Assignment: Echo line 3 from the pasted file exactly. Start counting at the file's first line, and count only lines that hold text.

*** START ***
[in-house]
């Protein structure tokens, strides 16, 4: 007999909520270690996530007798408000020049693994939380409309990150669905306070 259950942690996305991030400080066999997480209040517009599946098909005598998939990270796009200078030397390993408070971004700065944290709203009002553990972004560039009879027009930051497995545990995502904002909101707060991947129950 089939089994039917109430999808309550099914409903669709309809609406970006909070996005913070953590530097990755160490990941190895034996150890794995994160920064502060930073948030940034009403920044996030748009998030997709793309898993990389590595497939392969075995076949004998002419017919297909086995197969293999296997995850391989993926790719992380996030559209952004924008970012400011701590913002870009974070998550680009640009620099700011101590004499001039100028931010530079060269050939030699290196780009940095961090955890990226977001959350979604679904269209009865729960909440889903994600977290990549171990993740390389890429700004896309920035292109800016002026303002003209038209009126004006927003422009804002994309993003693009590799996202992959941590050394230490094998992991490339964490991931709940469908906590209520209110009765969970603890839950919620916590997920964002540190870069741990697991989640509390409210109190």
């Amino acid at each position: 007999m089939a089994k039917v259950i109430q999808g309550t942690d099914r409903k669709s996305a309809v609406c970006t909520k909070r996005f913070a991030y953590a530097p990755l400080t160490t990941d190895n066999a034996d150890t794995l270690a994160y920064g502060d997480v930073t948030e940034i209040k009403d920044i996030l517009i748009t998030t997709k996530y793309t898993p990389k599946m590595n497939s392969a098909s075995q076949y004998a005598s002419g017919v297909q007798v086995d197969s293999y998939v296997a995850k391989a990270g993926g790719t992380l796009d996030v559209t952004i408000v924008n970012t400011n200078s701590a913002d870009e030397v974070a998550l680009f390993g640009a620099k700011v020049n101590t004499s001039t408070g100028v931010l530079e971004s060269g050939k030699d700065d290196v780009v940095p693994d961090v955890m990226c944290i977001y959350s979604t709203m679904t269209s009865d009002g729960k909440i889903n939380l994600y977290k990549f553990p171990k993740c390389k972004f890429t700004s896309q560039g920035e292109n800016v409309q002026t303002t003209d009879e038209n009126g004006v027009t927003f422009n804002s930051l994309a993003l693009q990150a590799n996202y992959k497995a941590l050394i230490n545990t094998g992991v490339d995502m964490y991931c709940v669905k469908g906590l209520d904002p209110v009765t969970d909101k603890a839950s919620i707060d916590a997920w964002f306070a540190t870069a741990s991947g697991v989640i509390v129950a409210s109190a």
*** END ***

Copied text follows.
């Amino acid at each position: 007999m089939a089994k039917v259950i109430q999808g309550t942690d099914r409903k669709s996305a309809v609406c970006t909520k909070r996005f913070a991030y953590a530097p990755l400080t160490t990941d190895n066999a034996d150890t794995l270690a994160y920064g502060d997480v930073t948030e940034i209040k009403d920044i996030l517009i748009t998030t997709k996530y793309t898993p990389k599946m590595n497939s392969a098909s075995q076949y004998a005598s002419g017919v297909q007798v086995d197969s293999y998939v296997a995850k391989a990270g993926g790719t992380l796009d996030v559209t952004i408000v924008n970012t400011n200078s701590a913002d870009e030397v974070a998550l680009f390993g640009a620099k700011v020049n101590t004499s001039t408070g100028v931010l530079e971004s060269g050939k030699d700065d290196v780009v940095p693994d961090v955890m990226c944290i977001y959350s979604t709203m679904t269209s009865d009002g729960k909440i889903n939380l994600y977290k990549f553990p171990k993740c390389k972004f890429t700004s896309q560039g920035e292109n800016v409309q002026t303002t003209d009879e038209n009126g004006v027009t927003f422009n804002s930051l994309a993003l693009q990150a590799n996202y992959k497995a941590l050394i230490n545990t094998g992991v490339d995502m964490y991931c709940v669905k469908g906590l209520d904002p209110v009765t969970d909101k603890a839950s919620i707060d916590a997920w964002f306070a540190t870069a741990s991947g697991v989640i509390v129950a409210s109190a």